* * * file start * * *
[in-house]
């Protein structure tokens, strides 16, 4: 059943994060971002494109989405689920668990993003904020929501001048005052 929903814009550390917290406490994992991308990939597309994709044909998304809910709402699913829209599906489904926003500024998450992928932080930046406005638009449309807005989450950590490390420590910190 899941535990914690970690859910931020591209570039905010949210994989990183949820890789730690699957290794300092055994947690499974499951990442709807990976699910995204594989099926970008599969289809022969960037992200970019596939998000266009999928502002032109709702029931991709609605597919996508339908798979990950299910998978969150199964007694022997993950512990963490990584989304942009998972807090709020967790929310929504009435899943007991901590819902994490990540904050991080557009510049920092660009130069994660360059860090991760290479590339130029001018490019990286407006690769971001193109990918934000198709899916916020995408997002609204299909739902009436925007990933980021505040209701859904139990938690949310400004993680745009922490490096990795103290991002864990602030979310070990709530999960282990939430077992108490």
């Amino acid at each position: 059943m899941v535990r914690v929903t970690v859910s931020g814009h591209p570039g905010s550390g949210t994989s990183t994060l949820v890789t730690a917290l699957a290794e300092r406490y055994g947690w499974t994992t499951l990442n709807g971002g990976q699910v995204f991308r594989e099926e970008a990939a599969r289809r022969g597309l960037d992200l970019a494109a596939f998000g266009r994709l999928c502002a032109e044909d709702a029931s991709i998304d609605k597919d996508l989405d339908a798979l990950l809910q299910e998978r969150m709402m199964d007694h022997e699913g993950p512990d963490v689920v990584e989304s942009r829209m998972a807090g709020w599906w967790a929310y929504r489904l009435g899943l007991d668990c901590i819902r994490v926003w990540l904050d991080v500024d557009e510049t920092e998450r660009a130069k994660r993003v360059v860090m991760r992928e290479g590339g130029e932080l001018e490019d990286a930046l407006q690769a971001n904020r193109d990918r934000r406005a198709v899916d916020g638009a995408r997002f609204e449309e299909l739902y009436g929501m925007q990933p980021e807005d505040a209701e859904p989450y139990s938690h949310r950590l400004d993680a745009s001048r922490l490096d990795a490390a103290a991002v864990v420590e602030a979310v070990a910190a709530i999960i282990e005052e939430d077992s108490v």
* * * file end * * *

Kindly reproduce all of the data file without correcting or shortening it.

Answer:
[in-house]
């Protein structure tokens, strides 16, 4: 059943994060971002494109989405689920668990993003904020929501001048005052 929903814009550390917290406490994992991308990939597309994709044909998304809910709402699913829209599906489904926003500024998450992928932080930046406005638009449309807005989450950590490390420590910190 899941535990914690970690859910931020591209570039905010949210994989990183949820890789730690699957290794300092055994947690499974499951990442709807990976699910995204594989099926970008599969289809022969960037992200970019596939998000266009999928502002032109709702029931991709609605597919996508339908798979990950299910998978969150199964007694022997993950512990963490990584989304942009998972807090709020967790929310929504009435899943007991901590819902994490990540904050991080557009510049920092660009130069994660360059860090991760290479590339130029001018490019990286407006690769971001193109990918934000198709899916916020995408997002609204299909739902009436925007990933980021505040209701859904139990938690949310400004993680745009922490490096990795103290991002864990602030979310070990709530999960282990939430077992108490």
């Amino acid at each position: 059943m899941v535990r914690v929903t970690v859910s931020g814009h591209p570039g905010s550390g949210t994989s990183t994060l949820v890789t730690a917290l699957a290794e300092r406490y055994g947690w499974t994992t499951l990442n709807g971002g990976q699910v995204f991308r594989e099926e970008a990939a599969r289809r022969g597309l960037d992200l970019a494109a596939f998000g266009r994709l999928c502002a032109e044909d709702a029931s991709i998304d609605k597919d996508l989405d339908a798979l990950l809910q299910e998978r969150m709402m199964d007694h022997e699913g993950p512990d963490v689920v990584e989304s942009r829209m998972a807090g709020w599906w967790a929310y929504r489904l009435g899943l007991d668990c901590i819902r994490v926003w990540l904050d991080v500024d557009e510049t920092e998450r660009a130069k994660r993003v360059v860090m991760r992928e290479g590339g130029e932080l001018e490019d990286a930046l407006q690769a971001n904020r193109d990918r934000r406005a198709v899916d916020g638009a995408r997002f609204e449309e299909l739902y009436g929501m925007q990933p980021e807005d505040a209701e859904p989450y139990s938690h949310r950590l400004d993680a745009s001048r922490l490096d990795a490390a103290a991002v864990v420590e602030a979310v070990a910190a709530i999960i282990e005052e939430d077992s108490v």